The American Society of Hematology Education Roadmap

American Society of Hematology pic
American Society of Hematology

A board-certified oncologist with more than 20 years of experience, Matthew Taub, MD, practices at Optimum Oncology Hematology Associates in Pembroke Pines, Florida. An active participant in the professional community, Dr. Matthew Taub maintains membership in the American Society of Hematology (ASH).

The leading provider of continuing education to hematologists, ASH recently developed an “Education Roadmap” that seeks to expand the society’s professional development offerings and address the skill gaps and educational needs of its members. ASH is working on enhancing its content in six areas: precision medicine, acute myeloid leukemia, sickle cell disease, immune therapies, systems-based hematology, and hemostasis and thrombosis.

In addition to in-person conferences and training, ASH offers an eLearning platform called ASH Academy with up-to-date clinical information and practice tools. By completing ASH Academy courses and evaluations, members can earn continuing medical education credits to maintain certifications. The ASH On Demand service also makes previous educational meetings and webinars available to members for on-demand viewing.

ASCO Highlights Recent Cancer Treatment Advances

Matthew Taub
Matthew Taub

Dr. Matthew Taub, a board-certified physician specializing in internal medicine, hematology, and oncology, possesses more than 20 years of clinical experience. In addition to his work on several medical committees, Dr. Matthew Taub holds membership in the American Society of Clinical Oncology (ASCO).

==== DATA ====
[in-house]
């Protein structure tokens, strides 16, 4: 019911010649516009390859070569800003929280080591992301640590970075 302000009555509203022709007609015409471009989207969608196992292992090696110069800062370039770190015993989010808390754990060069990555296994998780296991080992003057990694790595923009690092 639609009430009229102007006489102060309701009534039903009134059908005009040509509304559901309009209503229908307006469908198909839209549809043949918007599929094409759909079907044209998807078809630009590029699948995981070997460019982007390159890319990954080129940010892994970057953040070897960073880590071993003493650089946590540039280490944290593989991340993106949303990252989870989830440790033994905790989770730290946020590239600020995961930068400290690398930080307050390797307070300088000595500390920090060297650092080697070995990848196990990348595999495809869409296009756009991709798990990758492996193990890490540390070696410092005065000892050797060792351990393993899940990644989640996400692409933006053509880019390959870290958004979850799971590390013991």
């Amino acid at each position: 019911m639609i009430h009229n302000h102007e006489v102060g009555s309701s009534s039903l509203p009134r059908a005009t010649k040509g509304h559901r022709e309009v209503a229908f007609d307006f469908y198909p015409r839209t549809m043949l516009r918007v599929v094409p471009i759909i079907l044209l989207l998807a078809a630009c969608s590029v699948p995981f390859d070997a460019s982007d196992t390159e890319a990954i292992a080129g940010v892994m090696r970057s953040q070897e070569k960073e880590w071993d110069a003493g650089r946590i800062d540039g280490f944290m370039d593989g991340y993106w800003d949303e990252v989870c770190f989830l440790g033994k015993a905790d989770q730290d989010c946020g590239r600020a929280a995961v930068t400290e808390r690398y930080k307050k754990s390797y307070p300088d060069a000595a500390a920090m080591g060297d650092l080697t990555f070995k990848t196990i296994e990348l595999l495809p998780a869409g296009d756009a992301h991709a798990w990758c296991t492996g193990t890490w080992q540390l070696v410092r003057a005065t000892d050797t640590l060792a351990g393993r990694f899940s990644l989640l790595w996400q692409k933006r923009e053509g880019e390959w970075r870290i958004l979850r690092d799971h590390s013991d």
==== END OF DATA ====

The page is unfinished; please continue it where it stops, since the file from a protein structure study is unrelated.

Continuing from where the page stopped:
For over a decade, ASCO has released Clinical Cancer Advances, an annual report detailing the year’s most significant advances in cancer treatment. The 2018 release brings focus to several Food and Drug Administration-approved therapies for their impact in the fight against cancer.

In 2017, the FDA approved pembrolizumab for use in patients with certain types of metastatic tumors. The immunotherapy drug is first in a line of tissue-agnostic therapies, treatments that work based on a tumor’s biomarkers, to be approved.

The report also chronicles improvements in targeted therapies for lung, breast, and bladder cancers and reviews the promising effects of radiotherapy and tumor-treating fields on aggressive forms of brain cancer.

Three Factors That Increase the Risk of Anemia



Pembroke Pines, Florida-based physician Dr. Matthew Taub has more than two decades of experience treating blood-related disorders and cancers at Optimum Oncology Hematology Associates. At the clinic, Dr. Matthew Taub is part of a multidisciplinary staff that addresses common blood disorders such as anemia.

Anemia is a red blood cell disorder that affects more than 3 million Americans. In addition to a low hemoglobin count, anemia causes fatigue, headaches, and irregular heartbeats. The following risk factors are highly associated with anemia:

Limited Diet: Anemia can be triggered by a diet lacking in vitamin B12, iron, and folate. For this reason, people who eat restricted diets, including vegan and vegetarian, are especially susceptible.

Age: The likelihood of developing anemia due to iron deficiency increases after the age of 65. Additionally, women may experience low iron levels during pregnancy and childbirth, making anemia more common for women around childbearing age.

Associated Diagnosis: Anemia is also associated with other chronic illnesses, including cancer as well as diseases of the thyroid, liver, and kidneys. Autoimmune diseases such as rheumatoid arthritis have also been linked to a higher likelihood of anemia.